04/06/12 — Officers on lookout for speeders

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Officers on lookout for speeders

By Gary Popp
Published in News on April 6, 2012 1:46 PM

Law enforcement agencies across the state are conducting a campaign through the Easter weekend to encourage motorists to slow down.

Lawmen are increasing their patrol presence on roadways during "No Need 2 Speed," which started earlier this week and will run until Sunday night.

The program was initiated by the Governor's Highway Safety Program, a project of the state's Department of Transportation.

DOT officials said the program is designed to prevent accidents during an uptick of drivers on the roads as people take trips during their spring breaks and visit friends and family during the holiday weekend.

Capt. John Biggins of the Goldsboro police said the department's patrol division is fully engaged in the program and is increasing its focus on stopping speeders.

"The program is basically to cut down on traffic accidents and make sure folks slow down. During the holidays a lot of people are on the road visiting family," he said.

Biggins said officers in the patrol division are making a concerted effort to keep people safe behind the wheel while they go about their holiday activities.

"When the campaign started, all the shifts were told what the campaign was for and what they should be on the look out for," he said.

Biggins said in Wayne County during last year's campaign, 162 speeding citations were issued, and more than 600 citations were handed out on a variety of violations following the traffic stops.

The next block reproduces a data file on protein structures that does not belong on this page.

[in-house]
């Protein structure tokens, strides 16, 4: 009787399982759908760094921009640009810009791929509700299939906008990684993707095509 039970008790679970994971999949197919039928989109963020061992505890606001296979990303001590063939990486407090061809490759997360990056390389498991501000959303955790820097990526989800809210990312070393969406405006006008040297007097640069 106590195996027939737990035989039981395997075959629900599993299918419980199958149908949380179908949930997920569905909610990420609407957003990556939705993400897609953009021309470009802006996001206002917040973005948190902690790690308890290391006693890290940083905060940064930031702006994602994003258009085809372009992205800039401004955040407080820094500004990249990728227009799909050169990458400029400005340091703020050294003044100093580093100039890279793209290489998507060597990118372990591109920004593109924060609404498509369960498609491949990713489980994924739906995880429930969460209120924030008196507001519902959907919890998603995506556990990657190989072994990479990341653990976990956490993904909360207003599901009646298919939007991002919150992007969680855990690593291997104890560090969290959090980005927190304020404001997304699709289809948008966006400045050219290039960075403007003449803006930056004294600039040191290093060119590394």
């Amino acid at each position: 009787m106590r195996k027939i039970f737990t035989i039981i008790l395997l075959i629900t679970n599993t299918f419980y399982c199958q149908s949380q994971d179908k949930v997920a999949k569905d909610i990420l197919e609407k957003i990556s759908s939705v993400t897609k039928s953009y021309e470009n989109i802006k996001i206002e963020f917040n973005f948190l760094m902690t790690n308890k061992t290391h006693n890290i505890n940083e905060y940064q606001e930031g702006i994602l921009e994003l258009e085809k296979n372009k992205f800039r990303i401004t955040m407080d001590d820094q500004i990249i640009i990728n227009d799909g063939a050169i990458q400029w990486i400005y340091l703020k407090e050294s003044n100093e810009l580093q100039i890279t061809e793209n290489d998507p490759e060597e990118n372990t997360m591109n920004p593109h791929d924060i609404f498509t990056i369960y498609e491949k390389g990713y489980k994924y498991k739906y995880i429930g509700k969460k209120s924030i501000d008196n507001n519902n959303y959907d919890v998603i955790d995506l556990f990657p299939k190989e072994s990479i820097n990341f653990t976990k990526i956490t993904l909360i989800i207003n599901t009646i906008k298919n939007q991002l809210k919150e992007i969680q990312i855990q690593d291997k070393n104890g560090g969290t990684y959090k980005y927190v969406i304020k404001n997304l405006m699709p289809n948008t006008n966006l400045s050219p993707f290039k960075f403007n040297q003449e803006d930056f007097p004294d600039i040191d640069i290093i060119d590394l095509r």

More than 12,000 speeding tickets were issued throughout the state during the 2011 campaign.

The patrol division is better-prepared to target speeders during the current campaign, Biggins said, as it has acquired additional tools in the past year.

The new equipment includes the addition of a hand-held LIDAR unit, which allows officers to sit in a stationary patrol car and project a speed-tracking laser on passing vehicles.

The department also acquired three additional dual-antenna radar units, which help officers track speeds of vehicles while the patrol car is traveling.

Biggins added that "No Need 2 Speed" is important as ever, as many drivers today are preoccupied too often with digital devices while operating their vehicles.

"Unfortunately, with cell phone usage people are not quite attentive to what their speed is," he said.

Biggins said a new state law directed at young drivers will be in effect for the first time during the "No Need 2 Speed" campaign.

The new law, which took effect January, will give harsher sentencing to those with provisional licenses who are caught exceeding the speed limit.

For the provisional-license drivers who are stopped for traveling more than 15 mph over the posted speed limit, or more than 80 mph on a highway, they will be taken into custody by an officer and taken before a magistrate, Biggins explained.

Those drivers could lose their license for 30 days, he added.

According to statistics released by the Governor's Safety Highway Program, in 2011, speeding was a contributing factor in about 33 percent of crashes across the state.

Those accidents resulted in 428 fatalities and 39,416 injuries.